The Slow Sequester

David Dayen expects the sequester to phase in gradually:

The problem for the White House, despite outward projections of confidence, is that the sequester simply won’t spool out in spectacular fashion. The biggest near-term hits will be to areas largely invisible to the public, like scientific research or military readiness, or to low-income populations that have scarce political power. Events harming the broad mass of consumers, like airport chaos, mass teacher layoffs or shuttered national parks, won’t kick in for a month or more, whether the administration likes it or not. The President himself admitted this week that the impacts “will not all be felt on day one.”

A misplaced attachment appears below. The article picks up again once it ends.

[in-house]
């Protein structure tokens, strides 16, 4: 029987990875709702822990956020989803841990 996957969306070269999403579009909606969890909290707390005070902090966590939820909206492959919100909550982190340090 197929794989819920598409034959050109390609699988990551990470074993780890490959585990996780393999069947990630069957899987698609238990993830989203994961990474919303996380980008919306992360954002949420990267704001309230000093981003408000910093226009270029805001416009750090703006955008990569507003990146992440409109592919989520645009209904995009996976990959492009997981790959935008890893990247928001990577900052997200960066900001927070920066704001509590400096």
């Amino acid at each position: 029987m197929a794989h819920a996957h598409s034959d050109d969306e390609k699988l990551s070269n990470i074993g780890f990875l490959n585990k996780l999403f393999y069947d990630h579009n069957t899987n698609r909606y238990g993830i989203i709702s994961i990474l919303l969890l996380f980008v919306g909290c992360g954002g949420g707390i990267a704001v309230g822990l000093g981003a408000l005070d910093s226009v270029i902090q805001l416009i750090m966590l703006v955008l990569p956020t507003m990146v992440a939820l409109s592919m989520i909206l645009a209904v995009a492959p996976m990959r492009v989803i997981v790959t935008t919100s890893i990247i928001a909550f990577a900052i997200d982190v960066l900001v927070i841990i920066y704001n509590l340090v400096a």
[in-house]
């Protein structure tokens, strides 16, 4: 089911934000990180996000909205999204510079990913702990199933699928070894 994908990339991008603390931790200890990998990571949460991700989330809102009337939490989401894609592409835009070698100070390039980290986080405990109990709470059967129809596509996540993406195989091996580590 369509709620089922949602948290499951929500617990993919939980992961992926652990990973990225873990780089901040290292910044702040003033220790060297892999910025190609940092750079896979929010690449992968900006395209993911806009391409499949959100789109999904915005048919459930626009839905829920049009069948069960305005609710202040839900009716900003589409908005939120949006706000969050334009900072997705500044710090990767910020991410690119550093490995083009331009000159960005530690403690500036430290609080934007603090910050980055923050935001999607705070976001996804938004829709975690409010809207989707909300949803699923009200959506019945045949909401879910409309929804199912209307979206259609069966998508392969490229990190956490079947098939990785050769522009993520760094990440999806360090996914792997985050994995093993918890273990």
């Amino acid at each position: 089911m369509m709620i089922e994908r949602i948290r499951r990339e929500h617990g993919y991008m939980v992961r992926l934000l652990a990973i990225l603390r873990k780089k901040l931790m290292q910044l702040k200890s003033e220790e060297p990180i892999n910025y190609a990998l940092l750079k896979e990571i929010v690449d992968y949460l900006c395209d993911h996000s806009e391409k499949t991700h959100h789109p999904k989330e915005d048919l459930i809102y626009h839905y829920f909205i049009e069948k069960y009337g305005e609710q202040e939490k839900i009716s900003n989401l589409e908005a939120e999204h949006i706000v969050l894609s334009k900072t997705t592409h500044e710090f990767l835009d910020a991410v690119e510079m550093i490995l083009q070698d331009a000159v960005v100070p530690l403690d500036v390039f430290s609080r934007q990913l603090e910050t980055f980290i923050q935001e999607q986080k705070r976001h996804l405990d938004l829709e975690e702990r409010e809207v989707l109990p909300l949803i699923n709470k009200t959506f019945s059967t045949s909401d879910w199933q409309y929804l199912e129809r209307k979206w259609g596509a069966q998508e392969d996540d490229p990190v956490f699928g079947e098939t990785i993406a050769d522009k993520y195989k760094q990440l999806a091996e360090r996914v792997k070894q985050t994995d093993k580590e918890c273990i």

TNR asked various economists, “Will the sequester start another recession?” Alan Blinder’s response:

I certainly wouldn’t expect the sequester to cause a recession—it’s not big enough. A reasonable guess is that it takes about 0.6 of a percentage point off the 2013 growth rate. That’s based on the amount of spending that would be cut, and a ‘multiplier’ around one. Now, when the economy is struggling to make 2 percent growth, losing about 0.6 percent is hardly welcome. But it’s not a recession. The possible downside, and the hardest part to figure out, is how badly the sequester will dent confidence—creating the feeling that our government is losing its mind—and what that might do to spending. I’ve estimated that as negligible—and I hope that’s right!